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    Automated anterior/posterior drawer test for ACL/PCL Analysis - GNRB PCL

    The GNRB PCL is Genourob's arthrometer dedicated to the analysis of the posterior cruciate ligament (PCL) and the anterior cruciate ligament. This medical device is currently recognized as the product reference in the orthopaedic field for studying the state and performance of the PCL and the ACL by applying an automated posterior drawer test and an automated anterior drawer test.

    GNRB PCL video - How to assess the posterior cruciate ligament (PCL)

    GNRB PCL - Automated posterior drawer test for PCL assessment

    The following section focuses on the PCL option for posterior cruciate ligament (PCL) Analysis. If you are searching for information on the analysis of the anterior cruciate ligament (ACL), we invite you to go on the page dedicated to the GNRB, the medical device that applies LDA® Method for ACL testing. 

    However, it should be noted that when using the GNRB PCL, analysis of the anterior cruciate ligament (ACL) is still available.

    The PCL option added on the GNRB device also currently provides the best precision available on the market for posterior cruciate ligament (PCL) analysis and it is the only arthrometer able to objectively evaluate knee stability because of the dynamic tests it does. Likewise to the GNRB, user friendliness has also been our priority while designing the PCL option. This ultimately led to several parameters and sensors being installed in order to guide the users while running dynamic tests. Because of these parameters and sensors, precise test reproducibility has also become an attribute of the GNRB PCL.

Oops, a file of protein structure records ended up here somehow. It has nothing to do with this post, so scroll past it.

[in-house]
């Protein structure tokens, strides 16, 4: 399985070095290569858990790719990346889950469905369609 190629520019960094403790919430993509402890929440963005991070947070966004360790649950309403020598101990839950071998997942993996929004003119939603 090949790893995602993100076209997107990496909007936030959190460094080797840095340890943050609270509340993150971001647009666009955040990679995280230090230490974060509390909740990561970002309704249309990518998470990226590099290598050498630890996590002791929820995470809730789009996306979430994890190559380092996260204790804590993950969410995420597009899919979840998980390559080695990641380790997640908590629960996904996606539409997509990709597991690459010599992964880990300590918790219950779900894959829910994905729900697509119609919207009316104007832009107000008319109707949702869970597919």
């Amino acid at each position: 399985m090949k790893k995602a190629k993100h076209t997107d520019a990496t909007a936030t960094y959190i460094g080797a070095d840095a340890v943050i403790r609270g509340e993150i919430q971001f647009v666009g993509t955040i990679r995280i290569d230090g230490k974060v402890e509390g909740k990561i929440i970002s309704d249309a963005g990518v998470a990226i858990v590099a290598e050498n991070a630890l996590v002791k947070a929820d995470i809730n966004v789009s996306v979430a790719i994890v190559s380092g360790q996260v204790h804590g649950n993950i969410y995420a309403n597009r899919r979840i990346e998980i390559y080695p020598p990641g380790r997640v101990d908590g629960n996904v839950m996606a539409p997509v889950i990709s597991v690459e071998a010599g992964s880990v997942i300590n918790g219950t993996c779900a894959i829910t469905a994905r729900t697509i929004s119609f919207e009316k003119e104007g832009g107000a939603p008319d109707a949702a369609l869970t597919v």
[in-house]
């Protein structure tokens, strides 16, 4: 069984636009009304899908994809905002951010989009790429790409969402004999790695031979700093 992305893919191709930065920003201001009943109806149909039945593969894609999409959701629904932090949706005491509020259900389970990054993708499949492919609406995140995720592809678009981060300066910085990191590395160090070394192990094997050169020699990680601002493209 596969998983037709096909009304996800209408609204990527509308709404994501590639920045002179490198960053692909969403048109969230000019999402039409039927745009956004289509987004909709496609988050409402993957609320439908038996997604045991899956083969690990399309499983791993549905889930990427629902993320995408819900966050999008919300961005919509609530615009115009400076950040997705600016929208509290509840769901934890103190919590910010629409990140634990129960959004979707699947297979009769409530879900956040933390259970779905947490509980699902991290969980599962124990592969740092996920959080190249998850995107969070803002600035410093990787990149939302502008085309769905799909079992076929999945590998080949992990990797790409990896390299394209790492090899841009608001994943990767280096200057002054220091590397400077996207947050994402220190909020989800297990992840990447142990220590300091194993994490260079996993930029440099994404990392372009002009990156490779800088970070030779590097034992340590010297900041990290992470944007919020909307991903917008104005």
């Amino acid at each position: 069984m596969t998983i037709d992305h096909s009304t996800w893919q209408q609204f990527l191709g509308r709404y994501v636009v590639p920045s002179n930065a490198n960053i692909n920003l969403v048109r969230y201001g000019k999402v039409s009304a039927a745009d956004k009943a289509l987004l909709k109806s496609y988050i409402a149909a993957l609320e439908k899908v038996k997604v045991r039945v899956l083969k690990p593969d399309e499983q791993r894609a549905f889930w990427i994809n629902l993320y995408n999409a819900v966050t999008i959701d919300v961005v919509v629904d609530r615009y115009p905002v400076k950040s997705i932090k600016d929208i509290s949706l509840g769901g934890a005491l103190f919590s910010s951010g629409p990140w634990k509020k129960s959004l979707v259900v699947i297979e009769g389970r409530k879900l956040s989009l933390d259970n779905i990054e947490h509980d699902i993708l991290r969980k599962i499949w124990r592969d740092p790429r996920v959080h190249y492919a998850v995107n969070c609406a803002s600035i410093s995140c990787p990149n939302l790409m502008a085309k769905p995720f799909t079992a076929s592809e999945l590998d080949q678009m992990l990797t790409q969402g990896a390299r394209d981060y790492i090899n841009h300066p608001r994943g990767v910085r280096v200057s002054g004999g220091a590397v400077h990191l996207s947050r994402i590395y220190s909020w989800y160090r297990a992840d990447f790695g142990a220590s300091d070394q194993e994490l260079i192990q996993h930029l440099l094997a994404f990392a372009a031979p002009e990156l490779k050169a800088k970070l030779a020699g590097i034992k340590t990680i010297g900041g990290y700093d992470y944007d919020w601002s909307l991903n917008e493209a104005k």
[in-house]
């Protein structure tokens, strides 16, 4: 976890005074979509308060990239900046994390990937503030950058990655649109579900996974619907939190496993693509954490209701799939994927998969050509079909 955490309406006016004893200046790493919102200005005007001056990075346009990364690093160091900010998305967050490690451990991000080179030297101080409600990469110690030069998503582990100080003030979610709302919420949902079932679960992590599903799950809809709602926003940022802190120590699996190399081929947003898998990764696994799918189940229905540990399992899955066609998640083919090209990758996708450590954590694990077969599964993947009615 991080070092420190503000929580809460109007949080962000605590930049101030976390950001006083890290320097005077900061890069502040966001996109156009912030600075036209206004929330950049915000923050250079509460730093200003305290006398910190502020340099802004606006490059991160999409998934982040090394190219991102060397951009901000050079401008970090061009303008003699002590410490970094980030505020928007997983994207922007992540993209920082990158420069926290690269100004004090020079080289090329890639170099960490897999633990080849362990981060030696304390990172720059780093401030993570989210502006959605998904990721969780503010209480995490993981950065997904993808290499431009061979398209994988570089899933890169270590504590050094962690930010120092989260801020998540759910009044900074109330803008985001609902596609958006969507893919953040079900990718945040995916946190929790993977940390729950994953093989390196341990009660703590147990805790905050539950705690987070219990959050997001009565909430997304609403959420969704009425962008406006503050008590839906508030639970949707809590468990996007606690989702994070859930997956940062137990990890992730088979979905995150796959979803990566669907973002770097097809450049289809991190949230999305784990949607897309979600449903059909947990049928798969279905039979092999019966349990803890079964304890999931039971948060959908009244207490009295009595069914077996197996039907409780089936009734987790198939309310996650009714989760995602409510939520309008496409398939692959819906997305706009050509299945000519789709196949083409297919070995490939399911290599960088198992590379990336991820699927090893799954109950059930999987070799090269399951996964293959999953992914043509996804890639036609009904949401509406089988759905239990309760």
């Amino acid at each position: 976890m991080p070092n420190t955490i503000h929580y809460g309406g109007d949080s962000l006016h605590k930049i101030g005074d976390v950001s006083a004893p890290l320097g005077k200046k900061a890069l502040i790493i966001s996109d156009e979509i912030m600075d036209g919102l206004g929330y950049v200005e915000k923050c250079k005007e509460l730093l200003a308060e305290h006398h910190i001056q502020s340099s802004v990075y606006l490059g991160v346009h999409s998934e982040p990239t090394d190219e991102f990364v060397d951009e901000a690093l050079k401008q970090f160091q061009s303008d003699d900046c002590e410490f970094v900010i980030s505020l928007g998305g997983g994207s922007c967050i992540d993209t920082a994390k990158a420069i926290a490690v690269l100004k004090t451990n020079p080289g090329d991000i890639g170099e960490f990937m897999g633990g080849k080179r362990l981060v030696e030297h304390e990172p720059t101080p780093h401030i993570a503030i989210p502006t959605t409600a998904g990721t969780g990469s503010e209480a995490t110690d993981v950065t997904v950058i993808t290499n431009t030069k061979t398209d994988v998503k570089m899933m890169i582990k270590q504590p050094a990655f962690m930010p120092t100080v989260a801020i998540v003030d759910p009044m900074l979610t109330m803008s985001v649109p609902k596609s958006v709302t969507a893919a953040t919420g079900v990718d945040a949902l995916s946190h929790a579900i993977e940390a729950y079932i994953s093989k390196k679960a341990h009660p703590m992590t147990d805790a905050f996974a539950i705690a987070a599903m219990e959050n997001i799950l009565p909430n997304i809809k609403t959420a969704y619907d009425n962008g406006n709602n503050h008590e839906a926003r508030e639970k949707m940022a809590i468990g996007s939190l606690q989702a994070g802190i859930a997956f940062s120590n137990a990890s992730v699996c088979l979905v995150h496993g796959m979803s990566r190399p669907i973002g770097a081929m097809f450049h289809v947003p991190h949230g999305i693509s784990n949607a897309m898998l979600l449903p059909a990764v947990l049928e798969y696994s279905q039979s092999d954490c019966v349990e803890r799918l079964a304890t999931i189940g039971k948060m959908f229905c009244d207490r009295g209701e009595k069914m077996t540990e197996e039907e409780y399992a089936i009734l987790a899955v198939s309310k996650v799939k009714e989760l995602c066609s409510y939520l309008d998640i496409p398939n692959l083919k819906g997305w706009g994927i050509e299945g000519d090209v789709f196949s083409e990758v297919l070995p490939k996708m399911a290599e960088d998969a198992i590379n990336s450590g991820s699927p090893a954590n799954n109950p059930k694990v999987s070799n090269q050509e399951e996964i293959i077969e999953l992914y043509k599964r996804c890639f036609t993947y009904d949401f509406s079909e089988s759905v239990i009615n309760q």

The LDA® Method for PCL analysis and ACL analysis is an integral part of the GNRB PCL and it is perhaps what makes the GNRB PCL leader on the market for PCL and ACL. The results provided after running tests are shown under the form of a graph with compliance curves (=opposite of the stiffness curves) accompanied by a table chart. This makes the tests easy to understand and to reproduce.

    Example of a posterior cruciate ligament assessment using the GNRB PCL

    Graph 1

    Graph 1

    Graph 1 shows the results obtained after performing tests on both knees of a same patient with the GNRB PCL. The graph shows the compliance curves (=opposite of stiffness curves) obtained after applying several forces on the tibia of the patient (posterior tibial translation).